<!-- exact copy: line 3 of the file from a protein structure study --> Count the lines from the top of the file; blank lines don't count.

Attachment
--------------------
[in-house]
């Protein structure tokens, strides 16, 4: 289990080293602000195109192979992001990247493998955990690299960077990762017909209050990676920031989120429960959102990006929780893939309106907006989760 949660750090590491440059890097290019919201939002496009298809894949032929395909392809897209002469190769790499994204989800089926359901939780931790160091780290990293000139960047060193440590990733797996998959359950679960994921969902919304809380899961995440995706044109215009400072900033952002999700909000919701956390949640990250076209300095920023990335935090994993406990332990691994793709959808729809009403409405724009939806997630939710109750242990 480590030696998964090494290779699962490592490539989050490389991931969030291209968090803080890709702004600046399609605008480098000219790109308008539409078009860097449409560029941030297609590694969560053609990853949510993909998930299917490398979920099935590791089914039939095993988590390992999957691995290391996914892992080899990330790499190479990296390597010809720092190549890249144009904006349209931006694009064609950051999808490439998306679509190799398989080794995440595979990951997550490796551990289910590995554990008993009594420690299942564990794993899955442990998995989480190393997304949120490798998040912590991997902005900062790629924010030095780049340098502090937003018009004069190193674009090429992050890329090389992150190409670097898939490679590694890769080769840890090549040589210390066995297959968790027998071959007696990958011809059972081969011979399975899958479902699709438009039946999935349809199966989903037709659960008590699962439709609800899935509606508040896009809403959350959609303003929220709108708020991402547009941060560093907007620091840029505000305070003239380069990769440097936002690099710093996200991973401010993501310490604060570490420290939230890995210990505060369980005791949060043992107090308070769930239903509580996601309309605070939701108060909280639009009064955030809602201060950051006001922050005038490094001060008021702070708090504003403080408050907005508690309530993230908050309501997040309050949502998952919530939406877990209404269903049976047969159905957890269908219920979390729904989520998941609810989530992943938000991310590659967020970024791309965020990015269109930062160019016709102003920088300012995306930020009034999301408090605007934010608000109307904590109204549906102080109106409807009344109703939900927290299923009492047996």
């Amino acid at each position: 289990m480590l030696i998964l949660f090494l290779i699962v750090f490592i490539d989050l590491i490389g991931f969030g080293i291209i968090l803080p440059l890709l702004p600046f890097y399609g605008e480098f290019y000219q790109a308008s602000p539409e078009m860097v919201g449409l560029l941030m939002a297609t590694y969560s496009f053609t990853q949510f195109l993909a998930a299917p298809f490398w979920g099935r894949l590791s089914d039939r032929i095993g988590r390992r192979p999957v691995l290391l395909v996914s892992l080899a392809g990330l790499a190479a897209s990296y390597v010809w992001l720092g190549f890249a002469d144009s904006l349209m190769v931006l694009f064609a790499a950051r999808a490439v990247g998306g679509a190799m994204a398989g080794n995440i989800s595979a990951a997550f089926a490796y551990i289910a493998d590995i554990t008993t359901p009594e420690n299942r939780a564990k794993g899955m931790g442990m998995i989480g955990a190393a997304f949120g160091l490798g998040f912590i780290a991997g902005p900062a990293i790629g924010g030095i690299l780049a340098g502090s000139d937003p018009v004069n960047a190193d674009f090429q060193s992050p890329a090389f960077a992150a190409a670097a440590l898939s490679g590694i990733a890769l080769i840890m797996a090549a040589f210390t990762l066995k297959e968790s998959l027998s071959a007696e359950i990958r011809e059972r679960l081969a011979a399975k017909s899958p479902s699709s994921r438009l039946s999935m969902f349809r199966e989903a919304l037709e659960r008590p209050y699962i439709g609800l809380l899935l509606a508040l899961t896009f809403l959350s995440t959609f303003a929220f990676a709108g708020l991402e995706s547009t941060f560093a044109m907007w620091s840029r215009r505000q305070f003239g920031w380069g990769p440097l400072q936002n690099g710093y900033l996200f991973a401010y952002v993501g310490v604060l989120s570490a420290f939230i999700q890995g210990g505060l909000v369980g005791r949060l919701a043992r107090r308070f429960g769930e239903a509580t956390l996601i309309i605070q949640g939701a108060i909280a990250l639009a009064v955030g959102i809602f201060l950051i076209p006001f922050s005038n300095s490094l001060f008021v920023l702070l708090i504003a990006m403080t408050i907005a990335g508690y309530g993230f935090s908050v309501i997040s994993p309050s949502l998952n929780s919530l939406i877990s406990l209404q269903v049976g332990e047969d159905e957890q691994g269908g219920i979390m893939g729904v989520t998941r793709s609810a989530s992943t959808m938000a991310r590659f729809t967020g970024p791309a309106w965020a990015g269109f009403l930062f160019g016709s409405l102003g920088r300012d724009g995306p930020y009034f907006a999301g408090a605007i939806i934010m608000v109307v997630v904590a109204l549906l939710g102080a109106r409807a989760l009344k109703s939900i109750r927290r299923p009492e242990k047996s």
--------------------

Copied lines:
């Amino acid at each position: 289990m480590l030696i998964l949660f090494l290779i699962v750090f490592i490539d989050l590491i490389g991931f969030g080293i291209i968090l803080p440059l890709l702004p600046f890097y399609g605008e480098f290019y000219q790109a308008s602000p539409e078009m860097v919201g449409l560029l941030m939002a297609t590694y969560s496009f053609t990853q949510f195109l993909a998930a299917p298809f490398w979920g099935r894949l590791s089914d039939r032929i095993g988590r390992r192979p999957v691995l290391l395909v996914s892992l080899a392809g990330l790499a190479a897209s990296y390597v010809w992001l720092g190549f890249a002469d144009s904006l349209m190769v931006l694009f064609a790499a950051r999808a490439v990247g998306g679509a190799m994204a398989g080794n995440i989800s595979a990951a997550f089926a490796y551990i289910a493998d590995i554990t008993t359901p009594e420690n299942r939780a564990k794993g899955m931790g442990m998995i989480g955990a190393a997304f949120g160091l490798g998040f912590i780290a991997g902005p900062a990293i790629g924010g030095i690299l780049a340098g502090s000139d937003p018009v004069n960047a190193d674009f090429q060193s992050p890329a090389f960077a992150a190409a670097a440590l898939s490679g590694i990733a890769l080769i840890m797996a090549a040589f210390t990762l066995k297959e968790s998959l027998s071959a007696e359950i990958r011809e059972r679960l081969a011979a399975k017909s899958p479902s699709s994921r438009l039946s999935m969902f349809r199966e989903a919304l037709e659960r008590p209050y699962i439709g609800l809380l899935l509606a508040l899961t896009f809403l959350s995440t959609f303003a929220f990676a709108g708020l991402e995706s547009t941060f560093a044109m907007w620091s840029r215009r505000q305070f003239g920031w380069g990769p440097l400072q936002n690099g710093y900033l996200f991973a401010y952002v993501g310490v604060l989120s570490a420290f939230i999700q890995g210990g505060l909000v369980g005791r949060l919701a043992r107090r308070f429960g769930e239903a509580t956390l996601i309309i605070q949640g939701a108060i909280a990250l639009a009064v955030g959102i809602f201060l950051i076209p006001f922050s005038n300095s490094l001060f008021v920023l702070l708090i504003a990006m403080t408050i907005a990335g508690y309530g993230f935090s908050v309501i997040s994993p309050s949502l998952n929780s919530l939406i877990s406990l209404q269903v049976g332990e047969d159905e957890q691994g269908g219920i979390m893939g729904v989520t998941r793709s609810a989530s992943t959808m938000a991310r590659f729809t967020g970024p791309a309106w965020a990015g269109f009403l930062f160019g016709s409405l102003g920088r300012d724009g995306p930020y009034f907006a999301g408090a605007i939806i934010m608000v109307v997630v904590a109204l549906l939710g102080a109106r409807a989760l009344k109703s939900i109750r927290r299923p009492e242990k047996s």